If you believe you must be absent from class for more than the permitted number of classes, you should contact the Office of Student Affairs as soon as possible. Accommodations will be made for students who must be absent for religious reasons and in cases of truly compelling hardship. Any request for an exception made to the Office of Student Affairs must be accompanied with appropriate documentation.

Lateness: Students are expected to be on time to class. However, it is better to come to class late than not at all. You may walk in late if you have a good reason, as long as you don’t abuse this privilege.

Expected Student Workload:

The American Bar Association requires that you spend at least four (4) hours per week outside of class studying for this 2 (two) credit course.  This is an average amount of time required for out of class work per week over the course of the semester. The time you will spend through the semester reviewing the readings and researching, drafting and revising the writing assignments for this course will satisfy that time commitment.  this is in addition to the two (2) hours of class time over the course of the fourteen (14) week semester.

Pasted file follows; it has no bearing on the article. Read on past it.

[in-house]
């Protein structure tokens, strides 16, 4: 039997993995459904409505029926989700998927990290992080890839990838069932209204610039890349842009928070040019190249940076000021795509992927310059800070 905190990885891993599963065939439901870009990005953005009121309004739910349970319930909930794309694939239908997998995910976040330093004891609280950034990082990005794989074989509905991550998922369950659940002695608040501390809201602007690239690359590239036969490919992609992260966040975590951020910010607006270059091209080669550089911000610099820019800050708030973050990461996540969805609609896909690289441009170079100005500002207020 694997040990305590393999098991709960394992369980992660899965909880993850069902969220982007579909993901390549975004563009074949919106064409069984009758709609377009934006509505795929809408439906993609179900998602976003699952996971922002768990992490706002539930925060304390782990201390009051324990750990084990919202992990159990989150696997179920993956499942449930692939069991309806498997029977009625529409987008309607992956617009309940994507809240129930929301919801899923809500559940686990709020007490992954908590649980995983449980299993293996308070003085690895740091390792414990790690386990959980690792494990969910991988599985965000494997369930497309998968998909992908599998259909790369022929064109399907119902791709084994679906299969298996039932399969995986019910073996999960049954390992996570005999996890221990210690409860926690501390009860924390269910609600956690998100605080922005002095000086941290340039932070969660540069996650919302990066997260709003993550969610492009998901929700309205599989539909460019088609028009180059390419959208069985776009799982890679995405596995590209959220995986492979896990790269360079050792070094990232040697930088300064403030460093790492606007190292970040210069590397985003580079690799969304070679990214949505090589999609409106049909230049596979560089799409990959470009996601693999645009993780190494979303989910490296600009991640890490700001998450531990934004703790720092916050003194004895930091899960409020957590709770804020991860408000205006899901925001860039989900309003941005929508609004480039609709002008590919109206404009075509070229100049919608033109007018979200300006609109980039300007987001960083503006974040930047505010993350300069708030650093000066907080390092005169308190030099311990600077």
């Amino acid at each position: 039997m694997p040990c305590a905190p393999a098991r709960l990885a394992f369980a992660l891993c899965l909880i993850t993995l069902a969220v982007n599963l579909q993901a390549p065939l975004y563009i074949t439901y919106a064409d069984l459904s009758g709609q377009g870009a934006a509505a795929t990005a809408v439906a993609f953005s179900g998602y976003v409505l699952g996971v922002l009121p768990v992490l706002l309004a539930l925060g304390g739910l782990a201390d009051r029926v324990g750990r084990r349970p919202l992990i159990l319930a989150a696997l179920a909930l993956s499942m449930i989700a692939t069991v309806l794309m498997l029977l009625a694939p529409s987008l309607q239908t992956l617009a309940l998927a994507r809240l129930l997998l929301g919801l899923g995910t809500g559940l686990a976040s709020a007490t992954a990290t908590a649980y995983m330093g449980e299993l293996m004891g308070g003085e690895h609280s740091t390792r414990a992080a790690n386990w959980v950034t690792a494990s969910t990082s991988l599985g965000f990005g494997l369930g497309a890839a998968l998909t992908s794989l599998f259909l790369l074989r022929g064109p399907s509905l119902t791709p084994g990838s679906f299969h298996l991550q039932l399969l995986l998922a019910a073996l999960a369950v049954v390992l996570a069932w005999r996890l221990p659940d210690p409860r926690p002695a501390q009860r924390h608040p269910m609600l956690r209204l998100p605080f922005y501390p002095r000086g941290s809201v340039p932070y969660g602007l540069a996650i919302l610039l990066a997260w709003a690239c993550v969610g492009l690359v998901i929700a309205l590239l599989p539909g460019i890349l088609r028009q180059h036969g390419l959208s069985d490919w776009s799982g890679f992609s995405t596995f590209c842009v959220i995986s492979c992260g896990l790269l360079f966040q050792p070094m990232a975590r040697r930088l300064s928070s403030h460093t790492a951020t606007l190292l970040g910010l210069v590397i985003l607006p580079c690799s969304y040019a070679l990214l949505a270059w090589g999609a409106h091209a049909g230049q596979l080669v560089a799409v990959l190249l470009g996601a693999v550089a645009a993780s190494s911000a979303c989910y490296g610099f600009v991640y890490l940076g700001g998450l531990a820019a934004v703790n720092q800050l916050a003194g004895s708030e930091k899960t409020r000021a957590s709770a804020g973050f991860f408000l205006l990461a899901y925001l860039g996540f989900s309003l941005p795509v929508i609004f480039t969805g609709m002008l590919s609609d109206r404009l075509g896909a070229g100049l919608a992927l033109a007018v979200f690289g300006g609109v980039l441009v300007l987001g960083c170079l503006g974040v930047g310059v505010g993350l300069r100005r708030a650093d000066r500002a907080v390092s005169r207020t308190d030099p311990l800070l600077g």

Final Grade for the Course:

The final grade for the course will be determined as follows: Fifty percent (50%) will be based on class participation and your level of preparedness for class discussions. Fifty percent (50%) will be based on the quantity and quality of your writing assignments which, depending on the quality, may appear as posts to the blog  on line at 

Final Writing Assignment:

There is no final exam in this course. Instead, students are required to submit their  writing assignments on a weekly basis during the course of the semester.  The details of the writing assignment will be discussed at the first class meeting. It is expected that this course will satisfy the Law School’s writing requirement #2.